The LG OLED EF9500 4k TV has a very sleek design and excellent overall picture quality, especially in a dark room. Motion handling is excellent, and smart features work very well. It isn't perfect, though. Notably, the input lag is higher than average.
Great all-round TV. Excellent picture quality and motion handling for a range of different content. Unfortunately the screen can't get very bright and fluctuates depending on the content.
Great movie performance. OLED panel provides perfect blacks and great dark scene performance. Picture quality is excellent.
Great for watching TV is an an open room. Excellent picture quality can be enjoyed from all angles. Deals very well with reflections. Unfortunately can't get very bright to overcome ambient light.
Excellent sports performance. Almost perfect motion handling to minimize blur. Uniformity of screen could be better.
Very good video game performance. Excellent picture quality, and motion handling. Unfortunately the input lag is above average for fast-paced games.
HDR looks great. Supports a wide color gamut and brighter highlights. Unfortunately the whole screen can't get bright.
Works well as a PC monitor. Supports a wide range of resolutions at up to 60Hz. Unfortunately there is some temporary image retention after static images.
The blacks are really black on this TV, because the pixels self-emit the TV's light.
For reference, we took a video of our local dimming test.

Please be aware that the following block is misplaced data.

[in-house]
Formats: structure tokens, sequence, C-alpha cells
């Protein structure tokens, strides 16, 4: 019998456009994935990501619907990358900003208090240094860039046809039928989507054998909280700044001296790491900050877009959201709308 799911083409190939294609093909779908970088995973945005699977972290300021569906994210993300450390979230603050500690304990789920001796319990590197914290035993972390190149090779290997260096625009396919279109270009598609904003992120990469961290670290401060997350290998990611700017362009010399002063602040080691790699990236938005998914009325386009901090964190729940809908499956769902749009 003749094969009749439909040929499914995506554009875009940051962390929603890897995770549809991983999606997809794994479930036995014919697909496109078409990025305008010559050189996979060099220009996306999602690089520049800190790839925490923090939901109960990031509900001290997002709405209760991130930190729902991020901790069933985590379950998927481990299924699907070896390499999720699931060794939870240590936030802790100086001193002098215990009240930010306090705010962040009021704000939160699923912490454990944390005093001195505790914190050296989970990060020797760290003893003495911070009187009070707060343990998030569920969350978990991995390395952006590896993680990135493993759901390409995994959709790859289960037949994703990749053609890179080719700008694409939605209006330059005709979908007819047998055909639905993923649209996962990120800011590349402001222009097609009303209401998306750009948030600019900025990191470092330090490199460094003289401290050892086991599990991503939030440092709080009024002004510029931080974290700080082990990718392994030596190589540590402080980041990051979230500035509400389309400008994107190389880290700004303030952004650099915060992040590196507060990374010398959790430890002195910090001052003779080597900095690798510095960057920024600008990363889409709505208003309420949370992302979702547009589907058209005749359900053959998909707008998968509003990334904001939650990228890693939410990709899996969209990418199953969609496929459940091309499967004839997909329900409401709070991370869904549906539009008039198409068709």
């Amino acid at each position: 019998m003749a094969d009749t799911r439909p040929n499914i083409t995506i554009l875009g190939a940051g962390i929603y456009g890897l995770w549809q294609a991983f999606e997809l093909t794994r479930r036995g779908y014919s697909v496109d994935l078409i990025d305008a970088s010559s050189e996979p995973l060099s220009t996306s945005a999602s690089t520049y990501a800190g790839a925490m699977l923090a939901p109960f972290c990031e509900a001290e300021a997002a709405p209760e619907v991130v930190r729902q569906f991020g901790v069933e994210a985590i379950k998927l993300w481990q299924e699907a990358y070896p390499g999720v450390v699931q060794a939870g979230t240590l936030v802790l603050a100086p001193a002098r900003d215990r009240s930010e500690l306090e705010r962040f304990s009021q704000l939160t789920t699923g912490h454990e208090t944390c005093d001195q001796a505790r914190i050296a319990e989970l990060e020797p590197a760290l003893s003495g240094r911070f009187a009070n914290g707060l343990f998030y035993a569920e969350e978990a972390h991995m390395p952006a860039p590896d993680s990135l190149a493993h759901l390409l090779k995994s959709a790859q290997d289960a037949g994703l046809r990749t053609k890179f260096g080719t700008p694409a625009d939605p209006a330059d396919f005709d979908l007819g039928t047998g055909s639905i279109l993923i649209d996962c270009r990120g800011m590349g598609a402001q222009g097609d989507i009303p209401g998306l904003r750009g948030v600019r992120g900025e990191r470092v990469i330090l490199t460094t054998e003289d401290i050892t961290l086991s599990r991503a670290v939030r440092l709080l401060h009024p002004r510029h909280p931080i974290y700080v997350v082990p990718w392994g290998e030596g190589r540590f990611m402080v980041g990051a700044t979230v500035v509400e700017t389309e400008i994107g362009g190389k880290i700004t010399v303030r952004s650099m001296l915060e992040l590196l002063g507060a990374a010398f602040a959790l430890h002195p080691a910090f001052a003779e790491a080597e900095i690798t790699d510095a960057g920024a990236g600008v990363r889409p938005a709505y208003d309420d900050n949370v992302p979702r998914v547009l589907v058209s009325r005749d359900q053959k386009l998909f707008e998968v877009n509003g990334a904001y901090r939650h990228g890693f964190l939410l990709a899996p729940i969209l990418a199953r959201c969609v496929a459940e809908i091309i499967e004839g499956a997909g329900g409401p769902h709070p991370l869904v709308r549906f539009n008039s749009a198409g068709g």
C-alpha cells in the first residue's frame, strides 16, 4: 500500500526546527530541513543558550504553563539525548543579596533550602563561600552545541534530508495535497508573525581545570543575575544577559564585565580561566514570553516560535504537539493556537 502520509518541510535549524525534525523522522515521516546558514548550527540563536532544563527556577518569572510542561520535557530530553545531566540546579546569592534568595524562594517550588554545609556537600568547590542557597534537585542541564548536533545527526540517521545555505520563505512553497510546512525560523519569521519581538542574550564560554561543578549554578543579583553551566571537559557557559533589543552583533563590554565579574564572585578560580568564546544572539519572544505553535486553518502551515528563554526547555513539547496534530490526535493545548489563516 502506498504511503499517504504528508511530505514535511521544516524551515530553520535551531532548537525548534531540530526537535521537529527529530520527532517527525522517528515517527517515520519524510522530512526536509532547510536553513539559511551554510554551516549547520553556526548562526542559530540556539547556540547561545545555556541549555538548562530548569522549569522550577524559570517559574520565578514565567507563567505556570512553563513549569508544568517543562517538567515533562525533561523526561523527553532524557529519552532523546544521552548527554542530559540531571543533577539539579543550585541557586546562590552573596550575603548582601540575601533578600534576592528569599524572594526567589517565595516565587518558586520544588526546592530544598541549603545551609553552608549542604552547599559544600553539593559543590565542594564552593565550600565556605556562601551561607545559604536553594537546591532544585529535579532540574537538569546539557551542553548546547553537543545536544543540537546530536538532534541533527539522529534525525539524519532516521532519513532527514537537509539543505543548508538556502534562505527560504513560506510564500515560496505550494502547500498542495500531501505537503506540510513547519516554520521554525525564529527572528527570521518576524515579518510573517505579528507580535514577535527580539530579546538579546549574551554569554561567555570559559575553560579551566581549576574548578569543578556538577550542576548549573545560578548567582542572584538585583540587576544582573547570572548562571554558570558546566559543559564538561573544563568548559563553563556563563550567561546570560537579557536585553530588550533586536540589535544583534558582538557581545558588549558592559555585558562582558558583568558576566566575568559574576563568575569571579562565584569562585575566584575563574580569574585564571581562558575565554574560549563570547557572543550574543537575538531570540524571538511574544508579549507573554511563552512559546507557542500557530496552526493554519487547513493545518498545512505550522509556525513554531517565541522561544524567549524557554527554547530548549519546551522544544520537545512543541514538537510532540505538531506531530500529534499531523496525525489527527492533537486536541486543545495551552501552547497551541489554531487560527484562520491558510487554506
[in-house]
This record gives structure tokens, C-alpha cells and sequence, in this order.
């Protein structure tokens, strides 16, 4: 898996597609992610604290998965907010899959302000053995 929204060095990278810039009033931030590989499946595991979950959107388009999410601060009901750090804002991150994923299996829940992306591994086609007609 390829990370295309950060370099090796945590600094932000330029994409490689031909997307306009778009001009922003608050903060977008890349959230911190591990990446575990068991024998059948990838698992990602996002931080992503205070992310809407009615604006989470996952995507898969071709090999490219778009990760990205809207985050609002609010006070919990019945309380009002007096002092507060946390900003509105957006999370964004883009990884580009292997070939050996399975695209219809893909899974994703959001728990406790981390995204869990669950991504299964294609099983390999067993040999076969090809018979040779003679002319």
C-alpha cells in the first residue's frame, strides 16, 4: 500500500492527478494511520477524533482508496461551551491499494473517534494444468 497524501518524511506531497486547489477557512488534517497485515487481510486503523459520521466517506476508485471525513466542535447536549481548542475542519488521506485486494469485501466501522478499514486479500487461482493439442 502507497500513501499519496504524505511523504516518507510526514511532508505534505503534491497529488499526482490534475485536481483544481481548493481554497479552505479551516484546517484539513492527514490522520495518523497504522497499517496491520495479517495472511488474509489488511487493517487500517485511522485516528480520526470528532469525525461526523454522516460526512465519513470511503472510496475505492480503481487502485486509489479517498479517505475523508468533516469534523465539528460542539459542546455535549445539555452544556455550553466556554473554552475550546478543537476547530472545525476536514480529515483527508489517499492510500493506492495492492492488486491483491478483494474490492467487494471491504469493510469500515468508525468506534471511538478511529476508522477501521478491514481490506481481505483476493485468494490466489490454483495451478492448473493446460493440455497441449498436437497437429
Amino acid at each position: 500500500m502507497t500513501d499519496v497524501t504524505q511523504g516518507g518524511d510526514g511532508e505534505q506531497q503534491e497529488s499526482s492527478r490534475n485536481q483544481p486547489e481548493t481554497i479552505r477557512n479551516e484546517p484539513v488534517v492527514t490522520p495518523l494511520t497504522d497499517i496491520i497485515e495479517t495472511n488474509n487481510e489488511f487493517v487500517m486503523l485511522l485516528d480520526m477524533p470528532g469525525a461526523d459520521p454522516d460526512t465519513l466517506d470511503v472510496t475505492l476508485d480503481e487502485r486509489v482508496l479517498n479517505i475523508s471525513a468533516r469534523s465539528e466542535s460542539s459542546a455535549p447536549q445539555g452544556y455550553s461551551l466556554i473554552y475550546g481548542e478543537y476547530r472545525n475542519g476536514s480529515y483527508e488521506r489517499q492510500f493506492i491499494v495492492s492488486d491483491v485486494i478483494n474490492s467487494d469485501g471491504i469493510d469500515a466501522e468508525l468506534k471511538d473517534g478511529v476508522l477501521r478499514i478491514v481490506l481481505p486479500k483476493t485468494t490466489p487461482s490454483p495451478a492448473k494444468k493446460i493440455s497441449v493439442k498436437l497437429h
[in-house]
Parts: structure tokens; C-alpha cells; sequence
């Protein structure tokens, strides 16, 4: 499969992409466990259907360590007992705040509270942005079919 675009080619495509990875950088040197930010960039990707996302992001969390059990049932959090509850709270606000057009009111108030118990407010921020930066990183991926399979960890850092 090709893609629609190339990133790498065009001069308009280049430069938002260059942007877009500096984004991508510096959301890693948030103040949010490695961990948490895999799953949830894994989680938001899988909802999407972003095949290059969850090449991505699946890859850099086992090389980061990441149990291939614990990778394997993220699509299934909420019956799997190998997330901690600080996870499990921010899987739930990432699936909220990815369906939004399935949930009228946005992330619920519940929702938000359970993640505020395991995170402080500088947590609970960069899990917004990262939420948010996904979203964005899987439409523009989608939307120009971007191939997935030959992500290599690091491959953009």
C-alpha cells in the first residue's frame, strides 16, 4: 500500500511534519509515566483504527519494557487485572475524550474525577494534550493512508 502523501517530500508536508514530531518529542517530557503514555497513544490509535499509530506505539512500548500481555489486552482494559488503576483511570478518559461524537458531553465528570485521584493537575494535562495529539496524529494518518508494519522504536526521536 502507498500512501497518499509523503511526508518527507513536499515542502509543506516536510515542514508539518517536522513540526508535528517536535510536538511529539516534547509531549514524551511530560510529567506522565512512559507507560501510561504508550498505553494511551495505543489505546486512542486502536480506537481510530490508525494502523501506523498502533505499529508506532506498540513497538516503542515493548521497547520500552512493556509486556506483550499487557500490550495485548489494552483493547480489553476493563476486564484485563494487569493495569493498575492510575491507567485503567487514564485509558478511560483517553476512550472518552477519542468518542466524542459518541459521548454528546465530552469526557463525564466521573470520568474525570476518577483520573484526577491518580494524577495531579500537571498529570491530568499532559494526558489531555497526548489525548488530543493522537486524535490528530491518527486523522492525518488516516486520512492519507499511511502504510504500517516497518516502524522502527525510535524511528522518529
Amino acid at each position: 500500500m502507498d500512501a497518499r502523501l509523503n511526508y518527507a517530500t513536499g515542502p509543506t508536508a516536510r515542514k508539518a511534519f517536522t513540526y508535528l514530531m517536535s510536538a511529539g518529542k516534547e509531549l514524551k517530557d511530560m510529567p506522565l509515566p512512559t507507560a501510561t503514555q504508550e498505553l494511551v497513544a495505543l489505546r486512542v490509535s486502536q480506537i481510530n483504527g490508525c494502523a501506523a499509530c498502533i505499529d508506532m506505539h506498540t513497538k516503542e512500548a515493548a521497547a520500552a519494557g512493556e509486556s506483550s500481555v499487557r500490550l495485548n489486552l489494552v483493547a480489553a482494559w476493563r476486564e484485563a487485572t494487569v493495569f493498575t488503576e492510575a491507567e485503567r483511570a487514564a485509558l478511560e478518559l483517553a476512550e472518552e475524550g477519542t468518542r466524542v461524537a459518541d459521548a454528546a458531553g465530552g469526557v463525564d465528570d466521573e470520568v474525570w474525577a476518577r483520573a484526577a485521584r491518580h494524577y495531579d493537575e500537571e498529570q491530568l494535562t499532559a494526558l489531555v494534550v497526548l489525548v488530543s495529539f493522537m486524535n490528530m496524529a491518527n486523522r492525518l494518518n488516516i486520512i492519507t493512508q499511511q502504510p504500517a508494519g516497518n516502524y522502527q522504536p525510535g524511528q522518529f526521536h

The SDR peak brightness is bellow average and is similar to the HDR peak brightness, and the same comment about the 'ABL' apply. The overall peak brightness is a bit less than what you can achieve while in HDR mode, though.
Like other OLED TVs, it has ABL, which means the maximum luminosity of the screen varies depending on the content of the image. You can see a table of our full measurements here.
In terms of uniformity, this is the worst OLED TV we've seen so far. Even the edges are slightly darker than the rest of the screen. This varies by unit though, so don't look at this number meaning there will be a definite problem, but more as a general indication.
It can maintain its picture quality at an angle without major problems (the colors change slightly, though).
Update 01/06/2017: We have changed the methodology of testing. Since this is an old TV which we don't have anymore, we extrapolated the results from 2016 TVs.
The screen finish has a purple tint, which is a little bit annoying, but not a deal breaker. The screen is glossy, though, so if you have a window directly opposite the TV, your eye will be distracted.
The varying luminosity is not as bad on this OLED as the others we reviewed. With half the screen displaying white, a luminosity of 219.9 cd/m2 is not bad. See here for a table of measurements at different window sizes.
Update 1/25/2016: We installed new firmware (04.20.75) and no longer have judder via 24p or 24p via 60i, which means this TV is now equal to the LG EG9600 for judder-free playback. You can find the firmware and installation instructions here.
The good news is you don't need to be in any special mode to get lower input lag. You simply need to make sure 'TruMotion' is disabled.
As with all LG TVs, it doesn't support a 120 fps signal. To get chroma 4:4:4, you need to set the input icon to PC. For 4k @ 60Hz @ 4:4:4, you also need to turn on UHD Color.
LG's WebOS smart platform is great and very user-friendly. You can control the onscreen cursor with the remote by pointing at the screen. See our full review of WebOS here.
Ads can be found on the main page of the LG content store.